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Happy high-performing managers
chapterposted on 01.02.2019, 00:00 by Peter HosiePeter Hosie, P Sevastos, A Travaglione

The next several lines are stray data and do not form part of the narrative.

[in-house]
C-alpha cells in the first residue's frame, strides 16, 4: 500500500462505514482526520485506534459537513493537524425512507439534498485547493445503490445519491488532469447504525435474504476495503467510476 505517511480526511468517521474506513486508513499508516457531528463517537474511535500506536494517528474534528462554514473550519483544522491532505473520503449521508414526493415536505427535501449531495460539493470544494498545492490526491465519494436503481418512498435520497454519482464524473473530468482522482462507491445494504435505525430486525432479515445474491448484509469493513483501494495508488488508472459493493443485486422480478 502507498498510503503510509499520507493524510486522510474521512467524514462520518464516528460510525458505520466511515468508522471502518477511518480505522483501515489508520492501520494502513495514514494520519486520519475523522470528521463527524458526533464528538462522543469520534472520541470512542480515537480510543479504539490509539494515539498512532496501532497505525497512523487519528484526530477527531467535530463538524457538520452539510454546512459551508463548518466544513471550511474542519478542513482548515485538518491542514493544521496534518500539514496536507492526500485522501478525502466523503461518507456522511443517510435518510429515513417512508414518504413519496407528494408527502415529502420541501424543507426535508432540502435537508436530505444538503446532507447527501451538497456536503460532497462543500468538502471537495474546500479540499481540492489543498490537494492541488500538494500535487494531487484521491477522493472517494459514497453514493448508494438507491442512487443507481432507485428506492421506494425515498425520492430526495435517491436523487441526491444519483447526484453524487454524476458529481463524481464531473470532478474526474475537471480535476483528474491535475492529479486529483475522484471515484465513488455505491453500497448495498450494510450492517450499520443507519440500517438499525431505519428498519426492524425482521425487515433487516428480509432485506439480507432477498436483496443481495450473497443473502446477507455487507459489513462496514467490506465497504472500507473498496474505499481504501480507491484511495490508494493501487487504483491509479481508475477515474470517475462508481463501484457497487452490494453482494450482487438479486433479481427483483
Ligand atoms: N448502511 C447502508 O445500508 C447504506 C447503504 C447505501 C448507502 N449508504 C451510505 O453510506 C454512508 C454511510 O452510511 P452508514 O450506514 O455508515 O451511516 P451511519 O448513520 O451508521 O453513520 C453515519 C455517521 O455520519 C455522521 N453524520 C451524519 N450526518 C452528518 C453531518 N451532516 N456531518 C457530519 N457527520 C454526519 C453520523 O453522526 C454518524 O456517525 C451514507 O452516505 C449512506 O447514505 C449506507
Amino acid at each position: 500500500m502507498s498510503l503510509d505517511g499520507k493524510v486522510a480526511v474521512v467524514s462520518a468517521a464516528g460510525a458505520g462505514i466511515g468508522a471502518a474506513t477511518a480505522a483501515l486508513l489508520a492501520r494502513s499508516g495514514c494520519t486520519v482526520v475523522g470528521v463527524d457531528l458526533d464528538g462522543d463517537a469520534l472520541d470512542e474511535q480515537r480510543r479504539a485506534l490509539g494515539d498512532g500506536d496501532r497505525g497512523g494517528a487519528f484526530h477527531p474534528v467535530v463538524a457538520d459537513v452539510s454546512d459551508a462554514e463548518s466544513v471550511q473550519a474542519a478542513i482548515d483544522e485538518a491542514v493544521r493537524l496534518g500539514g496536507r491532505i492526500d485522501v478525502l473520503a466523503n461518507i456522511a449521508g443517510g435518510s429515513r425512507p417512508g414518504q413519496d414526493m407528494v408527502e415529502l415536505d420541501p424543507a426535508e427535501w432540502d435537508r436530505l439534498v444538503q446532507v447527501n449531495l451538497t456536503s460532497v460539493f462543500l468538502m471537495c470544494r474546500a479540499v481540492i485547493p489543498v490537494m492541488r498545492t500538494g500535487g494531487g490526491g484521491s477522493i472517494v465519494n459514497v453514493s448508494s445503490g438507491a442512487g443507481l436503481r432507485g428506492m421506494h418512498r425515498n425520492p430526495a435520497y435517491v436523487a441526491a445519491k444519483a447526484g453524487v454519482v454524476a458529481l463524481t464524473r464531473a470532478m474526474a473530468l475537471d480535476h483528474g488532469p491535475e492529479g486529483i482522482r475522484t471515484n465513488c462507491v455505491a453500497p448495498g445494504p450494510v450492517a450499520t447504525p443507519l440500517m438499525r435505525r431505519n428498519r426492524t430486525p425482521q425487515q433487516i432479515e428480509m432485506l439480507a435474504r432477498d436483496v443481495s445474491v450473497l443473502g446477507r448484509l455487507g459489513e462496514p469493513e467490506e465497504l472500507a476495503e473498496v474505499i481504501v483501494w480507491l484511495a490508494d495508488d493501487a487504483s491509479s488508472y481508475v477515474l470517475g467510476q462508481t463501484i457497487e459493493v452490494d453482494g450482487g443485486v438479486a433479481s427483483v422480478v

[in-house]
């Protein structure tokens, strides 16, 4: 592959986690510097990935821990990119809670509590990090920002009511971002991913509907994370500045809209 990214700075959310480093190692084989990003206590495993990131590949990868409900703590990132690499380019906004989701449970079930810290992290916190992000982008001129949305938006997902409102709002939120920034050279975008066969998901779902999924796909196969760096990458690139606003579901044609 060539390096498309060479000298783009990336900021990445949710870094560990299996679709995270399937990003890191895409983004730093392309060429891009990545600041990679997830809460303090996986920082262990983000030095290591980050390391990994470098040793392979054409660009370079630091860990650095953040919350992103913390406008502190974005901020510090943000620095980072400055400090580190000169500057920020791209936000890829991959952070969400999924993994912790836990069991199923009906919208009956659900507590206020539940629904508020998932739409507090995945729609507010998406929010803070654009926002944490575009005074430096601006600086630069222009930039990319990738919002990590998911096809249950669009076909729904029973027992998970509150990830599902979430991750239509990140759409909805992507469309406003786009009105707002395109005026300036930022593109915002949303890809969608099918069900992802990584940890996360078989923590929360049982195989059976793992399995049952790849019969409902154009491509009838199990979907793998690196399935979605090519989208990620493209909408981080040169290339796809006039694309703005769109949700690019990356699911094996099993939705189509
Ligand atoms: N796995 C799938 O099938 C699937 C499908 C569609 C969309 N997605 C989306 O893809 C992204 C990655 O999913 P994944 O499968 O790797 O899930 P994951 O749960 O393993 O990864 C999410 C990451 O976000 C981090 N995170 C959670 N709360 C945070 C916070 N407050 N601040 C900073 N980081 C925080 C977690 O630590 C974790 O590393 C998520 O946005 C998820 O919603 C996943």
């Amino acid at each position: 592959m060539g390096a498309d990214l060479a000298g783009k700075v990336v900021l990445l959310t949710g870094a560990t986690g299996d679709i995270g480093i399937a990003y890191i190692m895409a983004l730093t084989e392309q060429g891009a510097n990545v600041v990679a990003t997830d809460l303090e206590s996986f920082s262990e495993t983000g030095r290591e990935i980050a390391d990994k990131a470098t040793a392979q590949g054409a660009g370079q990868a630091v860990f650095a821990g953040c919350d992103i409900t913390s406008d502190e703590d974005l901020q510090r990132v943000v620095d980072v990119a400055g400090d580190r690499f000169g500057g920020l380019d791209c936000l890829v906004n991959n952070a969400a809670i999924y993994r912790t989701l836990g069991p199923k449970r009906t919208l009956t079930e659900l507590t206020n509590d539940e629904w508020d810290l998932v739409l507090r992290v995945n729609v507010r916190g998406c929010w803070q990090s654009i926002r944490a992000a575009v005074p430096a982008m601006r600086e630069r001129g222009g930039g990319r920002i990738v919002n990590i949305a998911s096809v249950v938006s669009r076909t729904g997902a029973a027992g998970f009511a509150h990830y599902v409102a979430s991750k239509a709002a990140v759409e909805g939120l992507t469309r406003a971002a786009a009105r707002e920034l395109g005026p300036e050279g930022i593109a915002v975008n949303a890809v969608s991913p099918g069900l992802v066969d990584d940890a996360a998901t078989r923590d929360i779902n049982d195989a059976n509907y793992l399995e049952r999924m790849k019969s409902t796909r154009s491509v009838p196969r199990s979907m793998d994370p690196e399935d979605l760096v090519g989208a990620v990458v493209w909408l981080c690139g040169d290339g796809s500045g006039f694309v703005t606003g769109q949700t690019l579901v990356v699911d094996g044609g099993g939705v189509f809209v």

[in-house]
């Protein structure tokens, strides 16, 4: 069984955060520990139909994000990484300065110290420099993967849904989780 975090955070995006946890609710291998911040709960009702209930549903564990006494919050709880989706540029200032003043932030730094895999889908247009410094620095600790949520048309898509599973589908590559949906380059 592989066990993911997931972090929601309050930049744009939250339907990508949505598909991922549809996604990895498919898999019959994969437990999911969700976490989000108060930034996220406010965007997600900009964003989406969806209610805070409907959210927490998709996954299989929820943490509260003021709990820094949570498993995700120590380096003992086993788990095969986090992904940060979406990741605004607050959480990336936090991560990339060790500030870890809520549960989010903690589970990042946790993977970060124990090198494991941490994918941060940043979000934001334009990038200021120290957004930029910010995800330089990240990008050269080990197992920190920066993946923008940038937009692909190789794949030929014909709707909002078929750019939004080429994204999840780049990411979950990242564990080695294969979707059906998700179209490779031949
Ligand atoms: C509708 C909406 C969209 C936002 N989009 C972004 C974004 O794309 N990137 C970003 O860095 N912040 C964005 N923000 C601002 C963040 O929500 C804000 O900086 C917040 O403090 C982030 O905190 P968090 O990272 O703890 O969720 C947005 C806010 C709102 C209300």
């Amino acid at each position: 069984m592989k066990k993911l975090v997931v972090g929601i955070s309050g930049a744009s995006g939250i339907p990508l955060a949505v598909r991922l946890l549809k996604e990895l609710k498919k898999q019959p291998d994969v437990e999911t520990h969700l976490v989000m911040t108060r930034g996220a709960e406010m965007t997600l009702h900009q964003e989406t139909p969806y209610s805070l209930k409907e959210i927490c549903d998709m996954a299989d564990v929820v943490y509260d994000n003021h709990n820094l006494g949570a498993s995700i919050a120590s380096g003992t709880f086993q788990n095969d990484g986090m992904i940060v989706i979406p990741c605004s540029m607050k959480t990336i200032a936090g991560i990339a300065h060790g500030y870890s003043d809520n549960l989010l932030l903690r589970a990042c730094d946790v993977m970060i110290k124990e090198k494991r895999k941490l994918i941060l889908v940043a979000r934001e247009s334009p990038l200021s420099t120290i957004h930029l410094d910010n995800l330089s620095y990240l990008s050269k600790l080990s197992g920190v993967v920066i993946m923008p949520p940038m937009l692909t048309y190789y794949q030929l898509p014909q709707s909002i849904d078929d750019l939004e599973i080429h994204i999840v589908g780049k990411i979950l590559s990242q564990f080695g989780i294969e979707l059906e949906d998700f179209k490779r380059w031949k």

There has long been an adherence to the intuitively appealing notion that happy employees perform better. But decades of research have been unable to establish a strong link between job satisfaction and performance. In large part, this has resulted from researchers erroneously conceiving and operationalising job satisfaction as being identical to affective wellbeing. Belief in the ‘happy productive worker’ thesis has its roots in the human behaviour school of the 1950s. Similarly, the 1970s human relations movement had a significant influence on job redesign and quality-of-life initiatives and was credited with specifying the original satisfaction–performance relationship (Strauss, 1968). Despite mixed empirical evidence, there is support in the literature to suggest that a relationship exists between managers’ affective wellbeing, intrinsic job satisfaction and their performance. This study investigated the relationship between managers’ job-related affective wellbeing (‘affective wellbeing’), intrinsic job satisfaction and their contextual and task job performance (‘managers’ performance’). Specifically, the main goal was to establish which indicators of managers’ affective wellbeing and intrinsic job satisfaction might predict dimensions of their’ contextual and task performance.